12. Next, take a bunch of fresh cillantro, roll it all up, and mash it to relase some flavor. Put the cillantro in cheesecloth and let it steep in just enough apple cider vinegar to cover (couple spoonfuls, really). When the apple cider vinegar has steeped with cilantro, take a mortar and pestal, grind to super fine powder about 1 teaspoon of good dry garlic for every two cups of habaneros you started with. Steep some more. Throw it into the apple cider vinegar.

13. Now use the flavored apple cider vinegar to "cut" into the hot paste until you get the consistency and flavor you want. Go ahead and get some of the garlic right in there.

Hot bottle it and you're done. Careful. If you do it right, you'll reduce every couple of cups of "ripe habs" down to about a half or quarter cup or less of ball busting fire sauce.

Use gloves, but know that the habanero oils can seep into your skin anyway. Don't use the bathroom if you get this stuff on your hands. Also, unless you want your significant other to cut you off completely, do not attempt nookie related activities if there is any pepper residue involved. If you get pepper oils on her holiest of holies or on your own dinger you will live to regret it.


ETA: If you save the "seeds" from the straining step, you can put them in a teflon pan, and saute them until they're dry as hell. Add an equal amount of those dried red pepper flakes, then add some peanut oil and let the flavor "infuse" for a while. After about an hour of "steep" time in the peanut oil, you can bottle the oil and strained habanero leavings for a nice HOT HOT cooking oil.
Link Posted: 10/30/2006 7:44:56 AM EST
Or, you can go to www.leeners.com and buy 16oz of Hab Mash for $6.. Or, go to www.wildpepper.com and get Red Savina mash. Red Savina's are MUCH hotter than habanero's..

Link Posted: 10/30/2006 7:48:57 AM EST

Originally Posted By Az_Redneck:
Or, you can go to www.leeners.com and buy 16oz of Hab Mash for $6.. Or, go to www.wildpepper.com and get Red Savina mash. Red Savina's are MUCH hotter than habanero's..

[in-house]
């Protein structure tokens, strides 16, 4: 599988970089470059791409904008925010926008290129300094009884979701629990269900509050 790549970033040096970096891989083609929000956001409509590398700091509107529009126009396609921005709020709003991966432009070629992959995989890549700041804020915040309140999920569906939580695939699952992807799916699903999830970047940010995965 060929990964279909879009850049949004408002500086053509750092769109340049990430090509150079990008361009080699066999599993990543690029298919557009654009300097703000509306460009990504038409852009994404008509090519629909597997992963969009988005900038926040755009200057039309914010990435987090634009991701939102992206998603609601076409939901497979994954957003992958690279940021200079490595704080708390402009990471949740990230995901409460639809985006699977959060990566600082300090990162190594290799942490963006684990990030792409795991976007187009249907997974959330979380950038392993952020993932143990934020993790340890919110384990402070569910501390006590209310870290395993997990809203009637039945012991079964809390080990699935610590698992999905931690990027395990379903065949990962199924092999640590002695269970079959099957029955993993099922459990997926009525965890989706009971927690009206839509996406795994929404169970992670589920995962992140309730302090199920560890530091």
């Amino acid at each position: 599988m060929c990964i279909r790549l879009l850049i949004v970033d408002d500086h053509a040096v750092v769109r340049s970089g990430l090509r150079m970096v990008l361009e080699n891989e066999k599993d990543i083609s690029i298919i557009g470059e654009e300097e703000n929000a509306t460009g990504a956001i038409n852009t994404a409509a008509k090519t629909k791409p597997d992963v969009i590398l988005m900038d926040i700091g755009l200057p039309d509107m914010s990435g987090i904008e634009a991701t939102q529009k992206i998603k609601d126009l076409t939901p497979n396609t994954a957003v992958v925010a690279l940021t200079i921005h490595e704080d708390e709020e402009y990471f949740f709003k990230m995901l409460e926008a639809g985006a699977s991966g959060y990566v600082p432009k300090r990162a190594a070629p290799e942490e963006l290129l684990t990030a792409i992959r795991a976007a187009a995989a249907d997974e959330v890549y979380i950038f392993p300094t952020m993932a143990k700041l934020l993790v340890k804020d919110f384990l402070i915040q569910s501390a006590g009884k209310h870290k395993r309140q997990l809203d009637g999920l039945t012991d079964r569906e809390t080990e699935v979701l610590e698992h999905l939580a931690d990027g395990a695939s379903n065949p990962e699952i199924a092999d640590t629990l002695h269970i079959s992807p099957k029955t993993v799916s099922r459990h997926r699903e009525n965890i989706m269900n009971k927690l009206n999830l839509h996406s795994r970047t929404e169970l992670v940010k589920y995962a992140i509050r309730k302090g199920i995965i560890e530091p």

Indeed. Leeners is a little light on solids in their mash, but wildpepper's stuff is good stuff.

My sauce, on the other hand, is 100% homemade, as I also grew the Habaneros myself. I enjoy that I've got such a nice result from something I made myself.
Link Posted: 10/30/2006 7:56:32 AM EST
Habaneros are for pussy's
Link Posted: 10/30/2006 7:58:51 AM EST
Thanks Gonzo!

I read the recipe post and saved it to Word so I have it next year for when I grow some more habaneros. I might just go out and buy a bunch so I can make up a batch earlier since it takes some time.

I like to make jerky for the family and give it away at Christmas and was trying to come up with something else to add to the "homemade" gifts. This sounds like it may be perfect for several members of the extended family who like the hot stuff.

I'm probably going to do the stovetop parts outside on the gas grill to save my eyes.

I'm already thinking of variations for the flavor.


Stu

Link Posted: 10/30/2006 8:08:18 AM EST
You need to make a batch of hot pepper jelly out of some of them.

It's great on crackers with some cream cheese or on bar-b-qued ribs.
Link Posted: 10/30/2006 8:21:27 AM EST

Originally Posted By einnor1040:
You need to make a batch of hot pepper jelly out of some of them.

It's great on crackers with some cream cheese or on bar-b-qued ribs.


For myself, I'm partial to lime-jalapeno jelly. Sweet, sour, and just enough "zing" to make it worthwhile. You can add a couple drops of my habanero fire to make it smoking hot, though.

Because of their flavor, the habaneros work better in a chutney or jelly with apricot, peach, or mango fruits.
Link Posted: 10/30/2006 12:14:43 PM EST

Originally Posted By Stealth:
Thanks Gonzo!

I read the recipe post and saved it to Word so I have it next year for when I grow some more habaneros. I might just go out and buy a bunch so I can make up a batch earlier since it takes some time.

I like to make jerky for the family and give it away at Christmas and was trying to come up with something else to add to the "homemade" gifts. This sounds like it may be perfect for several members of the extended family who like the hot stuff.

I'm probably going to do the stovetop parts outside on the gas grill to save my eyes.

I'm already thinking of variations for the flavor.


Stu



Hi stu: If you're going to give it out as gifts, I recommend buying commercial bottles and to read up on "hot" bottling. You put the empty sterile bottles in a boiling water bath, pour in the hot sauce (which should be near boiling), then put the lids on and invert the bottles so the super hot stuff gets on the lid and kills any air borne microbes that settled on anything. Also very key to double check the PH in that situation. You need to be below a PH of about 4 and 1/2 to be safe. Vinegar can do this easily.

Link Posted: 10/30/2006 1:24:42 PM EST
[Last Edit: 10/30/2006 1:28:09 PM EST by Az_Redneck]
A good source for bottles is at www.peppermania.com . You can get 2 cases shipped for $25 and you're ready to go..
Another thing you can get from Beth at peppermania is xanthan gum which will keep your sauce from separating. A little bit goes a long way. I use 1/2 teaspoon for a gallon of sauce.